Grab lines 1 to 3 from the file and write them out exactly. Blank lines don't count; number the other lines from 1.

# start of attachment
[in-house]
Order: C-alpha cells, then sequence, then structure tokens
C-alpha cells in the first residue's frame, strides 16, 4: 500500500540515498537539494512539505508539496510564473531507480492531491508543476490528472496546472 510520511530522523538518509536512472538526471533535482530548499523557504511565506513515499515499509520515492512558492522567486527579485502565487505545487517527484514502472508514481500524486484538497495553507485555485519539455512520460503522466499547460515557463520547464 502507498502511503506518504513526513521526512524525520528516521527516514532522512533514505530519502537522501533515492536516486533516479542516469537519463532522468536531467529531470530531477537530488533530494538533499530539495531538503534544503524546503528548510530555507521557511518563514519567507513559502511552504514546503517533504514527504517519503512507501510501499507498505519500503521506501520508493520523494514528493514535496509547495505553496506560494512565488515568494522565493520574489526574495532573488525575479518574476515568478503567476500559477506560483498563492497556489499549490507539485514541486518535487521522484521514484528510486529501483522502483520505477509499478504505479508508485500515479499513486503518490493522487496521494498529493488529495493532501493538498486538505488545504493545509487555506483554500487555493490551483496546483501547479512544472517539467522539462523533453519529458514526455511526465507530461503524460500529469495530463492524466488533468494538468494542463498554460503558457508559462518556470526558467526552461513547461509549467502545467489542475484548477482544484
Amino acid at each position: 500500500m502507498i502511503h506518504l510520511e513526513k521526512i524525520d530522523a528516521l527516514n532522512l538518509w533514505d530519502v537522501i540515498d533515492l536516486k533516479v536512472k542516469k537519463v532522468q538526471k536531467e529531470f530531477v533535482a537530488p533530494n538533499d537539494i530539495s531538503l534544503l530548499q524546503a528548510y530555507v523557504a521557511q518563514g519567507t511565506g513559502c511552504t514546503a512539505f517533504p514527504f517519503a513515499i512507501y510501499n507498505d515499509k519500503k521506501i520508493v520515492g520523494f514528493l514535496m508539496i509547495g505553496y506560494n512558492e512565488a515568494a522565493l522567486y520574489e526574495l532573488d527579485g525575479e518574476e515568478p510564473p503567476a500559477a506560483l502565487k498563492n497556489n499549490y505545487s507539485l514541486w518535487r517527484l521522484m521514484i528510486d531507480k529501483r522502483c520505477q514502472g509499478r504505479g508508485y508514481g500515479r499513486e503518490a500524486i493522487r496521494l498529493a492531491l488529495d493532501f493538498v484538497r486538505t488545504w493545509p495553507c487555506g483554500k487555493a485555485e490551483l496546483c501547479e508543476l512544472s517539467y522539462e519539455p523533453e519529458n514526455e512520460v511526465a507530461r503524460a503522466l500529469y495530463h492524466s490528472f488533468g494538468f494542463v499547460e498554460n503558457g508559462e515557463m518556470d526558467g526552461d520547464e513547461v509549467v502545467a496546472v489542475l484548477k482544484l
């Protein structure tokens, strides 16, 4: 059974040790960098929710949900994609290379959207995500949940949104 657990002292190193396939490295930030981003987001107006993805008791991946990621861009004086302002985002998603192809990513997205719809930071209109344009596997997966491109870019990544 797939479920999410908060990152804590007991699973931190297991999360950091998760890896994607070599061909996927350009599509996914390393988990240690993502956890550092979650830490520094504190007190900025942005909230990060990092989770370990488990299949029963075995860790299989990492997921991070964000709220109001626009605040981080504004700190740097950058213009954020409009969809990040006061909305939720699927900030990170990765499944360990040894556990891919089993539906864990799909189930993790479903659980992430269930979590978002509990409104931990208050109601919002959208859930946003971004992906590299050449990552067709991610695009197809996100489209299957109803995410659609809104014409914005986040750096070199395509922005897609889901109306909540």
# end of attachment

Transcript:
[in-house]
Order: C-alpha cells, then sequence, then structure tokens
C-alpha cells in the first residue's frame, strides 16, 4: 500500500540515498537539494512539505508539496510564473531507480492531491508543476490528472496546472 510520511530522523538518509536512472538526471533535482530548499523557504511565506513515499515499509520515492512558492522567486527579485502565487505545487517527484514502472508514481500524486484538497495553507485555485519539455512520460503522466499547460515557463520547464 502507498502511503506518504513526513521526512524525520528516521527516514532522512533514505530519502537522501533515492536516486533516479542516469537519463532522468536531467529531470530531477537530488533530494538533499530539495531538503534544503524546503528548510530555507521557511518563514519567507513559502511552504514546503517533504514527504517519503512507501510501499507498505519500503521506501520508493520523494514528493514535496509547495505553496506560494512565488515568494522565493520574489526574495532573488525575479518574476515568478503567476500559477506560483498563492497556489499549490507539485514541486518535487521522484521514484528510486529501483522502483520505477509499478504505479508508485500515479499513486503518490493522487496521494498529493488529495493532501493538498486538505488545504493545509487555506483554500487555493490551483496546483501547479512544472517539467522539462523533453519529458514526455511526465507530461503524460500529469495530463492524466488533468494538468494542463498554460503558457508559462518556470526558467526552461513547461509549467502545467489542475484548477482544484